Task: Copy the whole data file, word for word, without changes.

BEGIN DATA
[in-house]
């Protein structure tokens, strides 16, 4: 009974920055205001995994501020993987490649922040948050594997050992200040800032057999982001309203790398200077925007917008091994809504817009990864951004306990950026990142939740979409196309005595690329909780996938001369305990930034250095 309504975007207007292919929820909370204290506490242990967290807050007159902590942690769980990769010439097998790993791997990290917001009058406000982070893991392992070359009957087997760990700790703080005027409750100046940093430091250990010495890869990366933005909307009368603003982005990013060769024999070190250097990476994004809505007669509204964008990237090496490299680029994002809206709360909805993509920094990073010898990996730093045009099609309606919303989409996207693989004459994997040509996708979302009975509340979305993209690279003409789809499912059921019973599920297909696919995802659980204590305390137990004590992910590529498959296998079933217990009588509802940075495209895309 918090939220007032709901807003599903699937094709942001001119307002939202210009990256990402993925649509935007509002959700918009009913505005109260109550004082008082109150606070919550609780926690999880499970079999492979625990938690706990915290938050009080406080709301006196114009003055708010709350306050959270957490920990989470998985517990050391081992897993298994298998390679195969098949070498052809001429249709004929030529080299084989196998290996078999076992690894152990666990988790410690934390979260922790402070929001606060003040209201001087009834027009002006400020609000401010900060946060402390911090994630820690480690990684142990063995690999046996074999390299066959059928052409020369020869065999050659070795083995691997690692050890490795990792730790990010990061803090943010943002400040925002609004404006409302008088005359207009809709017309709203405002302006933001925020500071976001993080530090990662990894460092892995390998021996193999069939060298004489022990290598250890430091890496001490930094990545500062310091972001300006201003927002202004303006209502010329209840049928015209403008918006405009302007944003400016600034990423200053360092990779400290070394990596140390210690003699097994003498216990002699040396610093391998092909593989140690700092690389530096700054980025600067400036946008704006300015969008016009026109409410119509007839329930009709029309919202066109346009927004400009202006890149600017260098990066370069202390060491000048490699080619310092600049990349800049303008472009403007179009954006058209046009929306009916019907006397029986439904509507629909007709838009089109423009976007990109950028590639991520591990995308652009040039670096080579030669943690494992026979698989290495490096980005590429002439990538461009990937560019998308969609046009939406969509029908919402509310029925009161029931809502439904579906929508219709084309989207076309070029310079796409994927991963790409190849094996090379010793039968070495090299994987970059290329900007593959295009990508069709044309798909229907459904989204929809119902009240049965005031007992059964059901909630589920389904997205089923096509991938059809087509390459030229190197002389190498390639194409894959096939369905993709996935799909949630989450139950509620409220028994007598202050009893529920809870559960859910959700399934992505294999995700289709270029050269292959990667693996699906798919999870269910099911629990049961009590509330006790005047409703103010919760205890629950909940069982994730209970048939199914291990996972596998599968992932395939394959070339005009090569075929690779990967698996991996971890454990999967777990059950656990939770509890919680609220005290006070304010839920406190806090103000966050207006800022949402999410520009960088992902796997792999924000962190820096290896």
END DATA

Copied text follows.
[in-house]
């Protein structure tokens, strides 16, 4: 009974920055205001995994501020993987490649922040948050594997050992200040800032057999982001309203790398200077925007917008091994809504817009990864951004306990950026990142939740979409196309005595690329909780996938001369305990930034250095 309504975007207007292919929820909370204290506490242990967290807050007159902590942690769980990769010439097998790993791997990290917001009058406000982070893991392992070359009957087997760990700790703080005027409750100046940093430091250990010495890869990366933005909307009368603003982005990013060769024999070190250097990476994004809505007669509204964008990237090496490299680029994002809206709360909805993509920094990073010898990996730093045009099609309606919303989409996207693989004459994997040509996708979302009975509340979305993209690279003409789809499912059921019973599920297909696919995802659980204590305390137990004590992910590529498959296998079933217990009588509802940075495209895309 918090939220007032709901807003599903699937094709942001001119307002939202210009990256990402993925649509935007509002959700918009009913505005109260109550004082008082109150606070919550609780926690999880499970079999492979625990938690706990915290938050009080406080709301006196114009003055708010709350306050959270957490920990989470998985517990050391081992897993298994298998390679195969098949070498052809001429249709004929030529080299084989196998290996078999076992690894152990666990988790410690934390979260922790402070929001606060003040209201001087009834027009002006400020609000401010900060946060402390911090994630820690480690990684142990063995690999046996074999390299066959059928052409020369020869065999050659070795083995691997690692050890490795990792730790990010990061803090943010943002400040925002609004404006409302008088005359207009809709017309709203405002302006933001925020500071976001993080530090990662990894460092892995390998021996193999069939060298004489022990290598250890430091890496001490930094990545500062310091972001300006201003927002202004303006209502010329209840049928015209403008918006405009302007944003400016600034990423200053360092990779400290070394990596140390210690003699097994003498216990002699040396610093391998092909593989140690700092690389530096700054980025600067400036946008704006300015969008016009026109409410119509007839329930009709029309919202066109346009927004400009202006890149600017260098990066370069202390060491000048490699080619310092600049990349800049303008472009403007179009954006058209046009929306009916019907006397029986439904509507629909007709838009089109423009976007990109950028590639991520591990995308652009040039670096080579030669943690494992026979698989290495490096980005590429002439990538461009990937560019998308969609046009939406969509029908919402509310029925009161029931809502439904579906929508219709084309989207076309070029310079796409994927991963790409190849094996090379010793039968070495090299994987970059290329900007593959295009990508069709044309798909229907459904989204929809119902009240049965005031007992059964059901909630589920389904997205089923096509991938059809087509390459030229190197002389190498390639194409894959096939369905993709996935799909949630989450139950509620409220028994007598202050009893529920809870559960859910959700399934992505294999995700289709270029050269292959990667693996699906798919999870269910099911629990049961009590509330006790005047409703103010919760205890629950909940069982994730209970048939199914291990996972596998599968992932395939394959070339005009090569075929690779990967698996991996971890454990999967777990059950656990939770509890919680609220005290006070304010839920406190806090103000966050207006800022949402999410520009960088992902796997792999924000962190820096290896």